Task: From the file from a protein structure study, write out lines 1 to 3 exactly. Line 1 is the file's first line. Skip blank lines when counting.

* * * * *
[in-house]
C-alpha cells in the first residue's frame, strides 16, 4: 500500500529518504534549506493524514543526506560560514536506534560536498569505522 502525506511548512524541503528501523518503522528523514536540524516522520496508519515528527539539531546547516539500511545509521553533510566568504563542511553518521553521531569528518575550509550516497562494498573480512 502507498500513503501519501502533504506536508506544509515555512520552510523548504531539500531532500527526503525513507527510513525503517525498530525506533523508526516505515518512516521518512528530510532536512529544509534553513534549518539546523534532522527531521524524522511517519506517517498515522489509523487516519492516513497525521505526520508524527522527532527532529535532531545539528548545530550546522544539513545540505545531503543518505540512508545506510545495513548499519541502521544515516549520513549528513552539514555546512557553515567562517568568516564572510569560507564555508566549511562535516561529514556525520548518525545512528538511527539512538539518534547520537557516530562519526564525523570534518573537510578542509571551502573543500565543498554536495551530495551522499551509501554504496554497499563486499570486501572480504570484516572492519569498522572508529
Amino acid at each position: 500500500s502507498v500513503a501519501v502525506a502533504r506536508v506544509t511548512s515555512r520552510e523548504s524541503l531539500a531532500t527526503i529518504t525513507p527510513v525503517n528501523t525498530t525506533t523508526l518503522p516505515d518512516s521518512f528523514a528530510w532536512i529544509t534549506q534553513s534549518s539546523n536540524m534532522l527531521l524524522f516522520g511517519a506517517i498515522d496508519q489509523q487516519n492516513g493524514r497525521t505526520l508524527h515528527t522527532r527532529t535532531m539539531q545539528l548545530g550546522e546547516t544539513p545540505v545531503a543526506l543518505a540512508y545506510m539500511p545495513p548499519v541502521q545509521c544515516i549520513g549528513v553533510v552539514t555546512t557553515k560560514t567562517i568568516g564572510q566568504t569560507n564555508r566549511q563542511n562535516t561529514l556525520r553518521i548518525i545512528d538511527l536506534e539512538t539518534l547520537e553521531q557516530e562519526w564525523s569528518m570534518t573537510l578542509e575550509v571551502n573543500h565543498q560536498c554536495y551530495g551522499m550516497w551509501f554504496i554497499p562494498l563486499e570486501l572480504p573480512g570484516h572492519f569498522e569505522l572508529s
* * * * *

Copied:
[in-house]
C-alpha cells in the first residue's frame, strides 16, 4: 500500500529518504534549506493524514543526506560560514536506534560536498569505522 502525506511548512524541503528501523518503522528523514536540524516522520496508519515528527539539531546547516539500511545509521553533510566568504563542511553518521553521531569528518575550509550516497562494498573480512 502507498500513503501519501502533504506536508506544509515555512520552510523548504531539500531532500527526503525513507527510513525503517525498530525506533523508526516505515518512516521518512528530510532536512529544509534553513534549518539546523534532522527531521524524522511517519506517517498515522489509523487516519492516513497525521505526520508524527522527532527532529535532531545539528548545530550546522544539513545540505545531503543518505540512508545506510545495513548499519541502521544515516549520513549528513552539514555546512557553515567562517568568516564572510569560507564555508566549511562535516561529514556525520548518525545512528538511527539512538539518534547520537557516530562519526564525523570534518573537510578542509571551502573543500565543498554536495551530495551522499551509501554504496554497499563486499570486501572480504570484516572492519569498522572508529
Amino acid at each position: 500500500s502507498v500513503a501519501v502525506a502533504r506536508v506544509t511548512s515555512r520552510e523548504s524541503l531539500a531532500t527526503i529518504t525513507p527510513v525503517n528501523t525498530t525506533t523508526l518503522p516505515d518512516s521518512f528523514a528530510w532536512i529544509t534549506q534553513s534549518s539546523n536540524m534532522l527531521l524524522f516522520g511517519a506517517i498515522d496508519q489509523q487516519n492516513g493524514r497525521t505526520l508524527h515528527t522527532r527532529t535532531m539539531q545539528l548545530g550546522e546547516t544539513p545540505v545531503a543526506l543518505a540512508y545506510m539500511p545495513p548499519v541502521q545509521c544515516i549520513g549528513v553533510v552539514t555546512t557553515k560560514t567562517i568568516g564572510q566568504t569560507n564555508r566549511q563542511n562535516t561529514l556525520r553518521i548518525i545512528d538511527l536506534e539512538t539518534l547520537e553521531q557516530e562519526w564525523s569528518m570534518t573537510l578542509e575550509v571551502n573543500h565543498q560536498c554536495y551530495g551522499m550516497w551509501f554504496i554497499p562494498l563486499e570486501l572480504p573480512g570484516h572492519f569498522e569505522l572508529s